U.S. trade with its North American Free Trade Agreement (NAFTA) partners Canada and Mexico in October 2013 was $103.1 billion, the U.S. Department of Transportation announced January 7th.
That figure is up 4.5 percent from the value of NAFTA trade in October 2012 and marks the first month that it has exceeded $100 billion, according to freight data released the same day by the department’s Bureau of Transportation Statistics.
NAFTA, which entered into force January 1, 1994, is a regional agreement among the governments of Canada, Mexico and the United States to establish a free trade area. Its provisions came into force gradually and were fully implemented in 2008.
Three of the five transportation modes carried more U.S.-NAFTA trade in October 2013 than in October 2012. Total surface transportation trade (truck, rail and pipeline) was at an all-time high in October 2013, at $85.4 billion. Truck, at $61.4 billion, and rail, at $15.9 billion, also reached record monthly levels.
Pipelines showed the most year-to-year growth, increasing 23.7 percent. That increase in the value of freight carried by pipelines reflects the rise in prices for oil and other petroleum products, the primary commodity transported by pipelines.
Truck, which carries three-fifths of U.S.-NAFTA trade and is the most heavily used mode for moving goods to and from NAFTA partners, rose 3.1 percent as compared to October 2012, while rail rose 7.1 percent, vessel declined 3.6 percent and air declined 1.0 percent.
In U.S.-Canada trade, goods carried by vessel had the largest percentage increase of any mode from October 2012 to October 2013, growing 40.2 percent.
Next highest was pipeline trade, which grew 26.7 percent during the same period. U.S.-Canada pipeline trade makes up 96.1 percent of total U.S.-NAFTA pipeline trade.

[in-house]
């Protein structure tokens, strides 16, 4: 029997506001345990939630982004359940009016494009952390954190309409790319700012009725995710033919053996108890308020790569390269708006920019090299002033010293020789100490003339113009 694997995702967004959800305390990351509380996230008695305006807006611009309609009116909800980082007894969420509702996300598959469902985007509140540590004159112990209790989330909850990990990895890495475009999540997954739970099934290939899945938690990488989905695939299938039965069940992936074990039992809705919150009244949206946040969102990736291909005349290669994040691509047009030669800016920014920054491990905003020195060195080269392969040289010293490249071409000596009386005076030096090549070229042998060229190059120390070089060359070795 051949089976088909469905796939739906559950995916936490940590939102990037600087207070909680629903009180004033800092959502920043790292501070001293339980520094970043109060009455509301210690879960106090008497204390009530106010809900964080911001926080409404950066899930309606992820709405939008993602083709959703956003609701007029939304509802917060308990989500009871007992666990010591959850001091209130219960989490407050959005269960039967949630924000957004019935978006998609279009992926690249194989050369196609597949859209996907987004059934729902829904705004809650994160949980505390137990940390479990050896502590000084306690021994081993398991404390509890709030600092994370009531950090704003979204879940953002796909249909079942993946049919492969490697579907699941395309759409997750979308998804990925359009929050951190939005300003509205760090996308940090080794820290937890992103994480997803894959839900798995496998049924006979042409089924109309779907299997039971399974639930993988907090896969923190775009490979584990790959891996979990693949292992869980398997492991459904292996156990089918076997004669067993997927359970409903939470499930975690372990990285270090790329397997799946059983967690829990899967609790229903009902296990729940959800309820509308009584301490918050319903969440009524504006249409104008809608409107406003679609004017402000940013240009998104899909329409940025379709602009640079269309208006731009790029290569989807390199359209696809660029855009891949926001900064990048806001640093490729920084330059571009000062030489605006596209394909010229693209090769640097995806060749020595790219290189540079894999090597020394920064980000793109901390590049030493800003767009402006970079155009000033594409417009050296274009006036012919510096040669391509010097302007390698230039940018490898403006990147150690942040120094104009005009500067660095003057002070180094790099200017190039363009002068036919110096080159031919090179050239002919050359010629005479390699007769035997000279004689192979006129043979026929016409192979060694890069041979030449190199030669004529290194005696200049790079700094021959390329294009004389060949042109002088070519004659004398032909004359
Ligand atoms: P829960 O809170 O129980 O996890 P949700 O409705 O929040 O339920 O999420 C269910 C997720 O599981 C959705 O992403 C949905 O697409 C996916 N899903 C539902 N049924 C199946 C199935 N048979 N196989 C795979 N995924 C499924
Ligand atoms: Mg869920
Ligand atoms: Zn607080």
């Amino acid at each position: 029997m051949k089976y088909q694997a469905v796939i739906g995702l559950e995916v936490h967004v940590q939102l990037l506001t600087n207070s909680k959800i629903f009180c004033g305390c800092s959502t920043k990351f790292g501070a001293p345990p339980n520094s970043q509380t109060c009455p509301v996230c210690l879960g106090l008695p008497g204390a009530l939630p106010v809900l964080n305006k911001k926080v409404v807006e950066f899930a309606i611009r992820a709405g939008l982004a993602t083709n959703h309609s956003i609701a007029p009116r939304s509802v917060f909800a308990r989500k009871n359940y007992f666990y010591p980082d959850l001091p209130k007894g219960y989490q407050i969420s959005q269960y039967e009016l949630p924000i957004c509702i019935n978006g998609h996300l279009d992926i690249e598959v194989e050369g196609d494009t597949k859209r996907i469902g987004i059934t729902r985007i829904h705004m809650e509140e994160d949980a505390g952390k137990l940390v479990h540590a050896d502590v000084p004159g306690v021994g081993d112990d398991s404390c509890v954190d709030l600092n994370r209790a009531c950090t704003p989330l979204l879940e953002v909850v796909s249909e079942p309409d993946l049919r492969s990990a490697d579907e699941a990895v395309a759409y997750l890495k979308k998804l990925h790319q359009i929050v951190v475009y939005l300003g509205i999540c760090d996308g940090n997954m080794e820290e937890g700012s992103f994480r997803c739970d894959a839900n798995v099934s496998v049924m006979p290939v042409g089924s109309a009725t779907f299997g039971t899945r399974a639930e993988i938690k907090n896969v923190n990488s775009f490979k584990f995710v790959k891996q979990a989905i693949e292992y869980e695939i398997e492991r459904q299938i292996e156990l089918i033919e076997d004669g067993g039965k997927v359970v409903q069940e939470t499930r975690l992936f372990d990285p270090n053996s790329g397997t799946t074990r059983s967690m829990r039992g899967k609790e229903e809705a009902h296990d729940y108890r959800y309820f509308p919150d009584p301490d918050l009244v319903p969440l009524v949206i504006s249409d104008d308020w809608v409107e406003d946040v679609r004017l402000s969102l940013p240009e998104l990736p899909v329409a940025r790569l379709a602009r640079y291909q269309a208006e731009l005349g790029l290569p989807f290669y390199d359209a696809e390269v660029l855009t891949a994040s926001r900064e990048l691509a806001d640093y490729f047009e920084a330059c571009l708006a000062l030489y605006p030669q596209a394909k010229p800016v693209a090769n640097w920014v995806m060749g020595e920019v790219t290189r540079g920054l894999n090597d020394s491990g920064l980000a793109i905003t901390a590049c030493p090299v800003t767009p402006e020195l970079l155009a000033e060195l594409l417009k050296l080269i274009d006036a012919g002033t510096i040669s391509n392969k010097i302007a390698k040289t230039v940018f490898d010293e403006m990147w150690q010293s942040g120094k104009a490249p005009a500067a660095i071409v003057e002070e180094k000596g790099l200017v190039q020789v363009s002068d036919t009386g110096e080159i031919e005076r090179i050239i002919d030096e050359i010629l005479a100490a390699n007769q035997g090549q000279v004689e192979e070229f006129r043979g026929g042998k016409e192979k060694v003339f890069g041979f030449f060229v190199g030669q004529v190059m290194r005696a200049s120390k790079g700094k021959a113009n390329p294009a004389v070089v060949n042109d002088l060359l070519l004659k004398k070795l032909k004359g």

Freight moved by truck between the United States and Canada grew the least of any mode, 0.7 percent.
In October 2013, trucks carried 53.5 percent of the $56.7 billion of freight, followed by rail at 16.5 percent, pipelines at 13.7 percent, vessels at 6.0 percent and airplanes at 4.5 percent. The surface transportation modes of truck, rail and pipeline carried 83.8 percent of the total U.S.-Canada freight flows.
In U.S.-Mexico trade, rail had the largest percentage increase of any mode from October 2012 to October 2013, growing 10.9 percent. Freight moved by vessel between the United States and Mexico decreased by 18.8 percent, due to a 25 percent drop in the value of mineral fuels (primarily oil and natural gas) moving between the United States and Mexico by vessel.
For trade with Mexico in October 2013, trucks carried 66.9 percent of the $46.4 billion of freight, followed by rail at 14.1 percent, vessel at 12.2 percent, air at 3.0 percent and pipelines at 0.7 percent.
The surface transportation modes of truck, rail and pipeline carried 81.6 percent of the total U.S.-Mexico freight flows.
On October 28, 2013, at a competitiveness conference in San Diego, officials from Canada, Mexico and the United States praised NAFTA for establishing “a new global standard for economic integration” and reaffirmed their commitment to maintaining and enhancing prosperity throughout the continent.
“By demonstrating that increased trade drives job creation and economic growth, we have set a valuable example globally and have built a solid foundation upon which North American competitiveness can continue to be enhanced to the benefit of all our citizens,” they said in a joint statement.